Garden Design. Tuesday , March 20th , 2018 - 14:36:59 PM
My formal architectural education also introduced me to the concept of the regulating line. The idea is that an element of architecture, for example, a doorway, or a building edge, even a window mullion, or a distinctive landscape feature, like prominent tree, existing pool, property boundary, can generate an imaginary line that helps connect and organize the design.
Imparted by Ralph Snodsmith, my first official gardening teacher at the New York Botanical Garden and talk radio host (a character whose working uniform was always a forest green three-piece suit), there is no greater planting wisdom. No matter how brilliant a plan one conceives, if the plants are not well planted at the right height, in a sufficiently sized, and properly amended pit, the results will likely be poor. Some rules just can not be broken.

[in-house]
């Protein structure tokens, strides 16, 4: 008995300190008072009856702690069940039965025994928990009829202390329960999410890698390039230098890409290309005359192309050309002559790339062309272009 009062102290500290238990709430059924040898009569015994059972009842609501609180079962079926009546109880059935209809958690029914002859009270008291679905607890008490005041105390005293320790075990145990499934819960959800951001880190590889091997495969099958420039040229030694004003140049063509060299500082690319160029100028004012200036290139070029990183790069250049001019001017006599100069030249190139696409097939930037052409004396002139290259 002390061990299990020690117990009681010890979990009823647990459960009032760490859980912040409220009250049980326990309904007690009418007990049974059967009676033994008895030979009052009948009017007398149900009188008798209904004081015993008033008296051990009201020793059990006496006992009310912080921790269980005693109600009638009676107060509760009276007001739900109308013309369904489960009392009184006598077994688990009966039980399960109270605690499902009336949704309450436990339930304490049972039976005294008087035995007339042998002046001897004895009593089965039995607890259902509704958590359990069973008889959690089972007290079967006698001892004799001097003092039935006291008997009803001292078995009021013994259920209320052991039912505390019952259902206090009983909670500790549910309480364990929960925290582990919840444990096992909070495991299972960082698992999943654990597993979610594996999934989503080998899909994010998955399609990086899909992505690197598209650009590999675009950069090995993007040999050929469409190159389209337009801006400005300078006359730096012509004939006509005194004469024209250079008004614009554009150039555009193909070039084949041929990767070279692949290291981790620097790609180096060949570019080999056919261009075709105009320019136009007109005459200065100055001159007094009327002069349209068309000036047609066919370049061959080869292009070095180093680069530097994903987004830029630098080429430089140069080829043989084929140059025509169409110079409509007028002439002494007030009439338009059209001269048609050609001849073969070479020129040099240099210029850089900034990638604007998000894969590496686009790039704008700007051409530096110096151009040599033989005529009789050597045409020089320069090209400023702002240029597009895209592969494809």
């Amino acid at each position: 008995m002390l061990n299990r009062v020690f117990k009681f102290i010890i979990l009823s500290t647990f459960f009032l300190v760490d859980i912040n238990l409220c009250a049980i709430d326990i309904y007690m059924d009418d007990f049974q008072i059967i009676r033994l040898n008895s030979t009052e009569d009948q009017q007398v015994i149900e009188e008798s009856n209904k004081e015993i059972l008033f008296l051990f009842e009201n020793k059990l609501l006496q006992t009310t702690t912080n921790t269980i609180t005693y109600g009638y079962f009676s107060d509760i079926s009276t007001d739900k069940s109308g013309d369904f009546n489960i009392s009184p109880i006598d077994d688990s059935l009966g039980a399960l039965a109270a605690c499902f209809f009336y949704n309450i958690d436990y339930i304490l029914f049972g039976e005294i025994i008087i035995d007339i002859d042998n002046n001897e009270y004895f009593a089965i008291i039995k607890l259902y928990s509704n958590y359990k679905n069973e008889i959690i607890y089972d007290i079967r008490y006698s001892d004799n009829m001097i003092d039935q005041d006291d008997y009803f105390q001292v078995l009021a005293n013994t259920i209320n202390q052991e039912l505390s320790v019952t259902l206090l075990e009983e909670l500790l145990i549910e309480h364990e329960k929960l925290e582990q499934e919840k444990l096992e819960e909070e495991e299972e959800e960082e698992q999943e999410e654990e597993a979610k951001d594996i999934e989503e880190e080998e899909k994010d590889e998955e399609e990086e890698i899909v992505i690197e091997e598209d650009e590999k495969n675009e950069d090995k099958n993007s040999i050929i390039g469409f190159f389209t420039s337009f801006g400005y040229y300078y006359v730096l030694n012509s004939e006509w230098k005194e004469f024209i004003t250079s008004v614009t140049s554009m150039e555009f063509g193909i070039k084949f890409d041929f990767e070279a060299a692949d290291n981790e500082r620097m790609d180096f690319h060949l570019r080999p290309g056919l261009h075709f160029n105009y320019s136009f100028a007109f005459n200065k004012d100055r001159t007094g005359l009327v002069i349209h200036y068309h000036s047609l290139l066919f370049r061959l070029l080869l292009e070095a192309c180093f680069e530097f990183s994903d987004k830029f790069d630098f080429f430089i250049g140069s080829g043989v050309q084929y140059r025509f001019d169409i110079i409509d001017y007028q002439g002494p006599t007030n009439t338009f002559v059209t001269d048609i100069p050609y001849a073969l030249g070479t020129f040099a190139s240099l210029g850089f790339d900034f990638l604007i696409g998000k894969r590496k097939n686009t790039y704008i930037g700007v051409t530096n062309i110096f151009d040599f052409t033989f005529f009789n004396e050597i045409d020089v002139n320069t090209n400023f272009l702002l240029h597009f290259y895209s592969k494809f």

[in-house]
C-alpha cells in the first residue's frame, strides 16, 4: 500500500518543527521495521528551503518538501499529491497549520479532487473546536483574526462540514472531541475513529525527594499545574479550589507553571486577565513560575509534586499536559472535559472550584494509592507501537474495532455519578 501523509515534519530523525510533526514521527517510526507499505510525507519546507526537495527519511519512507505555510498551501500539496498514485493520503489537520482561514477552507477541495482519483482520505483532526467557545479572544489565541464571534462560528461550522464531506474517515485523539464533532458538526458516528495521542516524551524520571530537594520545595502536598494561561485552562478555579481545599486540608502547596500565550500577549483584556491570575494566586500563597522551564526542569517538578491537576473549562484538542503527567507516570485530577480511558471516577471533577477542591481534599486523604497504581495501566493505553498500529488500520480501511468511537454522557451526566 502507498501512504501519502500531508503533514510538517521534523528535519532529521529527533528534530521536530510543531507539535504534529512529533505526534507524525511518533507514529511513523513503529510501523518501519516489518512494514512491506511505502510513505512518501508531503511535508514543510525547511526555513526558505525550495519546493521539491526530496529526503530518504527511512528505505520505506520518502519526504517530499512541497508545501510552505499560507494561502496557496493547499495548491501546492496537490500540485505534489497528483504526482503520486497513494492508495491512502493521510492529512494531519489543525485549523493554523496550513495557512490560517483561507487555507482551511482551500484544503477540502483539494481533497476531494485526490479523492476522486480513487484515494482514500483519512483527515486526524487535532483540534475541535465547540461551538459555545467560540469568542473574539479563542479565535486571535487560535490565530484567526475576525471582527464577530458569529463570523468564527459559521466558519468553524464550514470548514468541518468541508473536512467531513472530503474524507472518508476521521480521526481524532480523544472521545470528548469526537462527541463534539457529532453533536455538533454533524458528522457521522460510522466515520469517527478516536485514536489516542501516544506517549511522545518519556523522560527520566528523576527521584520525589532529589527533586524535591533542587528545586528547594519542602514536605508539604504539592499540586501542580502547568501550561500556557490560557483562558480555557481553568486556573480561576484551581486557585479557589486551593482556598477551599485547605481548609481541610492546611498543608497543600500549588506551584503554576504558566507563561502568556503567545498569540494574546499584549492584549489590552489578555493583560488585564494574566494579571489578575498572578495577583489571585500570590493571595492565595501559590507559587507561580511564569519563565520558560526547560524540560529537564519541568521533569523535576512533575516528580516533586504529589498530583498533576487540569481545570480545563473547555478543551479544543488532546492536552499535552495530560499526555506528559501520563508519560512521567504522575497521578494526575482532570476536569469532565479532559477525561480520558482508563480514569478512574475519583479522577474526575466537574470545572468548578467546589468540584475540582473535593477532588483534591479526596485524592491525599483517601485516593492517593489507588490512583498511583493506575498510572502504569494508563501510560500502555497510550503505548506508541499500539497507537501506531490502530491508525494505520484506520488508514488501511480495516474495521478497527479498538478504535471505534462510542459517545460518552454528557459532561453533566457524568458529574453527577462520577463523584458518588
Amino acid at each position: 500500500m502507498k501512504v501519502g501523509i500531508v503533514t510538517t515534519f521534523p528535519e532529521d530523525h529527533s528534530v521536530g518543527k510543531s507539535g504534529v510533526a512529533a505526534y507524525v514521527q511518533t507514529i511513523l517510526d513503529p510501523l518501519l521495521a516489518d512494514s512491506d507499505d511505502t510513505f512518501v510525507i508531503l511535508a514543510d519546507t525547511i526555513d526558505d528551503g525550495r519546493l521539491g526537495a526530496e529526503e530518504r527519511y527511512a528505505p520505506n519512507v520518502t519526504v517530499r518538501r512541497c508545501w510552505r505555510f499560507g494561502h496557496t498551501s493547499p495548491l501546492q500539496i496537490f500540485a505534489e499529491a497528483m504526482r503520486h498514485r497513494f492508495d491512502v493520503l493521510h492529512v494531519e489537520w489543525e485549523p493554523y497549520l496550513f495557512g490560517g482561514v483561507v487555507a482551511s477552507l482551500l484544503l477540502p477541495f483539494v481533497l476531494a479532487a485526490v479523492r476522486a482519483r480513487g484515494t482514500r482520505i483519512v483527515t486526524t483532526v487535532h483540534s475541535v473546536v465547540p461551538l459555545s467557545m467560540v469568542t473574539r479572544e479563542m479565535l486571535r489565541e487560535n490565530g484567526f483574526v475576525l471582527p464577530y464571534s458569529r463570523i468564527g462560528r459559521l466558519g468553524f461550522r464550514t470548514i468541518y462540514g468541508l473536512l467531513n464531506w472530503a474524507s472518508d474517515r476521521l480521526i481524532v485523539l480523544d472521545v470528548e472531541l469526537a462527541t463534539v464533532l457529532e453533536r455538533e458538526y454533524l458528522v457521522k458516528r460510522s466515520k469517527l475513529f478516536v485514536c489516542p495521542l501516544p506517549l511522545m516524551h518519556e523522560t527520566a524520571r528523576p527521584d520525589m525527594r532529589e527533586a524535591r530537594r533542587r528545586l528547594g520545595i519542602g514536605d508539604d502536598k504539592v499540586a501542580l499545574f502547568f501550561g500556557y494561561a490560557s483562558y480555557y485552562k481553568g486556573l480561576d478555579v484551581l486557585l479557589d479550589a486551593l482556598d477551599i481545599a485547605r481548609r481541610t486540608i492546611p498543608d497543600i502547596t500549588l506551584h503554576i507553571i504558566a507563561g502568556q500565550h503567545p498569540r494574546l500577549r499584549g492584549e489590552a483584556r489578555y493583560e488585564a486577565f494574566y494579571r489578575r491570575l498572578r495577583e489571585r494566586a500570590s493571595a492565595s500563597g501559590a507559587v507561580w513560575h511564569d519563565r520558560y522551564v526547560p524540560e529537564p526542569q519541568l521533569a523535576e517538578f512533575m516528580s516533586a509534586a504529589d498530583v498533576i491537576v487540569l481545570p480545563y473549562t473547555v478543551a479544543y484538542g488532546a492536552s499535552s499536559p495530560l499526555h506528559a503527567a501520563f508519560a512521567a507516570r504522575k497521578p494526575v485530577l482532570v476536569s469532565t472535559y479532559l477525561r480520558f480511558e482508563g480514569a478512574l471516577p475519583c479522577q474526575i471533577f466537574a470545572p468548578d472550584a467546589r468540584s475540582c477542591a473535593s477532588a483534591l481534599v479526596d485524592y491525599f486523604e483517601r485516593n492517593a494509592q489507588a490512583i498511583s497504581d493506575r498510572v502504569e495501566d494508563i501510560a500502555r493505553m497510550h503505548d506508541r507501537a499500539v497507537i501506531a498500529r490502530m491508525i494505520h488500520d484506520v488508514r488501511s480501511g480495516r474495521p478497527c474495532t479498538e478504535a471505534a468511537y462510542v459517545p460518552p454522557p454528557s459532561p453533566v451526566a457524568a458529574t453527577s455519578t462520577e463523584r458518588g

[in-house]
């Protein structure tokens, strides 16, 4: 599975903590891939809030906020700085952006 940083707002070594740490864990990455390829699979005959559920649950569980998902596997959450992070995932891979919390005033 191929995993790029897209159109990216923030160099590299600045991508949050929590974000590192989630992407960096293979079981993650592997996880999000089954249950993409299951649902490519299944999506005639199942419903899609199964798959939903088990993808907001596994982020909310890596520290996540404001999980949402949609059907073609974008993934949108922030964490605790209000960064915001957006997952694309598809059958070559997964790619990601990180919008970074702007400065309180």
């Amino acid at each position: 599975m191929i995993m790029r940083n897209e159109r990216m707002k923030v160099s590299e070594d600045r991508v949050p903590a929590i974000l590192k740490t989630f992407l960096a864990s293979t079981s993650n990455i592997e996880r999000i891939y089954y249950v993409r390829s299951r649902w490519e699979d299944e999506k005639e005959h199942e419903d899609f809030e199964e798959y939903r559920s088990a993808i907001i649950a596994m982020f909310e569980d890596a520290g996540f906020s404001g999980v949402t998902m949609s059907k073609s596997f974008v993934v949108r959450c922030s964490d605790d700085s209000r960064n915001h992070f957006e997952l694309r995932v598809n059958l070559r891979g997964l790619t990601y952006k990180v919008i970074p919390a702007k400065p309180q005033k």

The law of significant enclosure says that we feel enclosed when the vertical edge of a space is at least one‐third the length of the horizontal space we are inhabiting. Probably derived from behavioral psychology studies, this rule came to me from a professor in graduate school, and it was one of the best things I learned.
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